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Blocking Ad-Blockers May Be Illegal in the EU Thanks to the Cookie Law

Discussion in 'General Malware And Security' started by Rich M, Apr 24, 2016.

  1. Rich M

    Rich M Guest

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    Blocking Ad-Blockers May Be Illegal in the EU Thanks to the Cookie Law
    Bad news for websites that blocked ad-blockers
    Apr 23, 2016 09:55 GMT · By Catalin Cimpanu ·

    A letter from the President of the European Commission may spark an ongoing war between privacy advocates and online publishers that use anti-ad-blocking filters on their sites.

    Alexander Hanff, CEO of Think Privacy Inc., has penned a letter to Jean-Claude Juncker, EC's president, this past winter, asking for clarification regarding the language of the e-Privacy Directive's Cookie Law.

    Mr. Hanff wanted to know if the cookie law is referring strictly to browser cookies or the general notion of gathering "any information stored on such equipment [is] part of the privacy sphere of the users requiring protection."

    Scanning for ad-blockers breaks the EU's e-Privacy Directive
    The response of the European Commission was clear, and that any type of server or client-side scripts that attempt to access or collect information stored on the user's devices fall under the e-Privacy's umbrella, meaning that publishers need to ask for permission before gathering any type of data, not just about cookies.

    Under Mr. Hanff's expert opinion, this also includes ad-blocking blocking technologies that prevent users from viewing a website's content if they have an ad-blocker installed in their browser.

    In order to work, those websites need to run JavaScript code in the users' browsers. These scripts gather information about the users' local configuration, an action which falls under the Commission's interpretation of scanning and collecting private user data, hence must be prompted and asked for permission.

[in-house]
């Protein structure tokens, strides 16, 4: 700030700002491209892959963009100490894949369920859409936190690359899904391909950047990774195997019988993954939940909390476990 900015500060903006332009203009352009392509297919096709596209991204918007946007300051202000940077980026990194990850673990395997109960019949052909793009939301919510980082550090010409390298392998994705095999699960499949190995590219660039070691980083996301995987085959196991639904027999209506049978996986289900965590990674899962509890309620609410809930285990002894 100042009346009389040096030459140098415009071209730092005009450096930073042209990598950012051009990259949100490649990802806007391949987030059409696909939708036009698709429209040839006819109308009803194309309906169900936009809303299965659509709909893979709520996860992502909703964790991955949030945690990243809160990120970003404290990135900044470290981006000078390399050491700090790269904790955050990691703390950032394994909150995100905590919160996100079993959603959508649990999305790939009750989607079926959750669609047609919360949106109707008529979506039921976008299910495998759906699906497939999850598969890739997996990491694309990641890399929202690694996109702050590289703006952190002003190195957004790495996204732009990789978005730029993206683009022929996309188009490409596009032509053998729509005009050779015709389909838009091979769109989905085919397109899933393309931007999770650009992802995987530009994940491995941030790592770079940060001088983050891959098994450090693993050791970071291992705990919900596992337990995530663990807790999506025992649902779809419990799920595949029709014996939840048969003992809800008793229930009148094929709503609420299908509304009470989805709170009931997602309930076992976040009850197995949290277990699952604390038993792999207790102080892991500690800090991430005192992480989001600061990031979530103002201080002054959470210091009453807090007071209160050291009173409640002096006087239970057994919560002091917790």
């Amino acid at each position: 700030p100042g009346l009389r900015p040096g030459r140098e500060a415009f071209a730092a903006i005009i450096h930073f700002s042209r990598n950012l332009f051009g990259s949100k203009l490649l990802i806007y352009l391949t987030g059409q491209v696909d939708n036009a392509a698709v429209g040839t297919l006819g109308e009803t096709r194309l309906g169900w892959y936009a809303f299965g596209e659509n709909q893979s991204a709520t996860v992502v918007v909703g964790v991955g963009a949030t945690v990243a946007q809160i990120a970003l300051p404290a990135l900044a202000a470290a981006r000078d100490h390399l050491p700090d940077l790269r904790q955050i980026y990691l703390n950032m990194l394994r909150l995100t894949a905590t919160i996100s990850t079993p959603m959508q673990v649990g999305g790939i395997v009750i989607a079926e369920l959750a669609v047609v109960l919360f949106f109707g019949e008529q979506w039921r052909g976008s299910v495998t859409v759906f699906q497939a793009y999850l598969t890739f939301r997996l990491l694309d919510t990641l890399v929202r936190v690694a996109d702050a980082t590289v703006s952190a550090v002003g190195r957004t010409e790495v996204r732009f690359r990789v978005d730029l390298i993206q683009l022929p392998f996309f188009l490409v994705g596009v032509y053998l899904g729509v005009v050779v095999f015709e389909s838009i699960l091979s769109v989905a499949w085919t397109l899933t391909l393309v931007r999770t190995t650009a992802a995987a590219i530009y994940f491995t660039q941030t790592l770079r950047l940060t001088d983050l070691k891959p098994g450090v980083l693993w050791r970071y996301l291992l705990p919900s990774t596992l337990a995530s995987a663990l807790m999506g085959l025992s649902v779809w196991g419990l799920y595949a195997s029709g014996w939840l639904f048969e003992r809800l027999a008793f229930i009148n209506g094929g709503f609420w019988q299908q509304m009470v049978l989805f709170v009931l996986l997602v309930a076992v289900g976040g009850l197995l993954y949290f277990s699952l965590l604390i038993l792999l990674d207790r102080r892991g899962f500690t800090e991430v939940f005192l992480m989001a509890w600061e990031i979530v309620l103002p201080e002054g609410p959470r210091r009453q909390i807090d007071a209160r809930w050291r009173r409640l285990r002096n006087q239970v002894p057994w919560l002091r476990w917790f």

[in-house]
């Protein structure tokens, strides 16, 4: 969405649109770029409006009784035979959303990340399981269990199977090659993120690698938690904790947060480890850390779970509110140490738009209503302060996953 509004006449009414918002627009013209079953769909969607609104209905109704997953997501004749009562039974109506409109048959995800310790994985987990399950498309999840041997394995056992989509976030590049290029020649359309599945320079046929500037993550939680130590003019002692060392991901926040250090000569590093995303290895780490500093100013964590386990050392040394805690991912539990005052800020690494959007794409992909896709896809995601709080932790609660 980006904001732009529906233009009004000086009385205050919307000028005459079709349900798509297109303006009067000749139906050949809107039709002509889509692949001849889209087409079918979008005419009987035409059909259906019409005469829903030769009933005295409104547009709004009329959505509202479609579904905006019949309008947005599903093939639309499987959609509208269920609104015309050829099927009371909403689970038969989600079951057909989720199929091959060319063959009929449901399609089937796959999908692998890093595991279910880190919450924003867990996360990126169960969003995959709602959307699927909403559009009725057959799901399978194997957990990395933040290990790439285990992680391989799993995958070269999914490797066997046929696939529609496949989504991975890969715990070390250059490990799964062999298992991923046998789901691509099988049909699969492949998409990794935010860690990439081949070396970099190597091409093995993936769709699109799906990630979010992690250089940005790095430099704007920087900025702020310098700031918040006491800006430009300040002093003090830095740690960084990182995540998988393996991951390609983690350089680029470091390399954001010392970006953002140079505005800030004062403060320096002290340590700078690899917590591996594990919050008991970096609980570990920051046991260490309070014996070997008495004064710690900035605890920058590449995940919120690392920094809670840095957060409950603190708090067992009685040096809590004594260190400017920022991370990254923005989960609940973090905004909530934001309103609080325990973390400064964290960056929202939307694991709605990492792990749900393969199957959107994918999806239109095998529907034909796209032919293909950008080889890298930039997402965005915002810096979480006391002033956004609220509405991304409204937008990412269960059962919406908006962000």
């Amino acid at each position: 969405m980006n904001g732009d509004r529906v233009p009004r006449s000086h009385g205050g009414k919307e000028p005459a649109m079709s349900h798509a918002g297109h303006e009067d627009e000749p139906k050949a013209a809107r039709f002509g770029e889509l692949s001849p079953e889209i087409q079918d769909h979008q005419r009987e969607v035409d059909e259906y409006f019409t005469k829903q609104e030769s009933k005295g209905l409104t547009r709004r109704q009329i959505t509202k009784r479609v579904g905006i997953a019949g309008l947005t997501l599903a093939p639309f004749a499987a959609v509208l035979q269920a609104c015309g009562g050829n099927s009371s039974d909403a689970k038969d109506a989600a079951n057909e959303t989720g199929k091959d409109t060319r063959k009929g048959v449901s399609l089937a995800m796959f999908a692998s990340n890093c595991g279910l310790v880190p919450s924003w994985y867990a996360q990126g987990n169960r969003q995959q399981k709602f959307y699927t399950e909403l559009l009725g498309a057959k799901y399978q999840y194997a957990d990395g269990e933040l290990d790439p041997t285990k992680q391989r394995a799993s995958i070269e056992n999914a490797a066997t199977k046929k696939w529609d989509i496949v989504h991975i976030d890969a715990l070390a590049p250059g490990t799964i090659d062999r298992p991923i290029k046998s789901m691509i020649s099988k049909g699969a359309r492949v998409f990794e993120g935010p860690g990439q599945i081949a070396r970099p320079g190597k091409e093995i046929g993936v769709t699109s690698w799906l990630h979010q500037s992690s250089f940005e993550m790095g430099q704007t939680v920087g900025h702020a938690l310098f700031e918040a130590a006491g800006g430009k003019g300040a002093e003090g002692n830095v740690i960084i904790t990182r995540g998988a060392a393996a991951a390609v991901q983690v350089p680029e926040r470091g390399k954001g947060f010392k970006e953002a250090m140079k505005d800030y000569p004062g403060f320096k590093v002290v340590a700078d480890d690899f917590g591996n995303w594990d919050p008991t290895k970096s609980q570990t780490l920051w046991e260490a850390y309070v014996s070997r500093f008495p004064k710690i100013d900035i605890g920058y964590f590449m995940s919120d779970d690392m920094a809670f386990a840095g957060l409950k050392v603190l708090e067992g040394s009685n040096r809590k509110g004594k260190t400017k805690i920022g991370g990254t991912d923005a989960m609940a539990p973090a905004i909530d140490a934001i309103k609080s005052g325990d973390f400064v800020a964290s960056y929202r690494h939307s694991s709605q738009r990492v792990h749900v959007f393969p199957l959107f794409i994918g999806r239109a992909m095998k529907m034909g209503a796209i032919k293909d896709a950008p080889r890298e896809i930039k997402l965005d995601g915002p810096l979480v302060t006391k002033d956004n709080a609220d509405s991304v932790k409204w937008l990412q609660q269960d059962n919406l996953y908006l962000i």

Based on this response, to comply with this new interpretation of the cookie law, Internet publishers must ask you if they can scan your browser for ad-blocking software, and then prompt you to disable the ad-blocker if you agree.

    The problem of server-side scripts
    Mr. Hanff's says that his original letter only included the question of client-side scripts that scanned for ad-blockers, but he points out that the answers received from the European Commission include references and legal opinions that cover server-side scripts as well.

    Under this latter category, any analytics service could potentially be affected. Mr. Hanff has answered Softpedia's inquiry, and he argues that this is true. Any analytics service, that employ client or server-side scripts, should also ask for permission. Until now, only analytics services that deployed client-side cookies were affected by the EU Cookie Law. This means that analytics services, commerical or deployed in-house, relying on server-side scripts are also impacted and may need to ask for permission.

    This is just one of the questions we can raise from this letter. Of course, the ramifications of this response might need to be debated by people with actual in-depth knowledge of EU law, and not us.

    What is certain is that Mr. Hanff has pledged to use the answer he received from the European Commission to start legal actions against any publisher that blocks users with ad-blockers installed to access their websites.

    Below are tweets from Mr. Hanff on this matter, along with images of the answer he received from the European Commission.

    Read more: http://news.softpedia.com/news/bloc...-to-the-cookie-law-503359.shtml#ixzz46lhd7lo7

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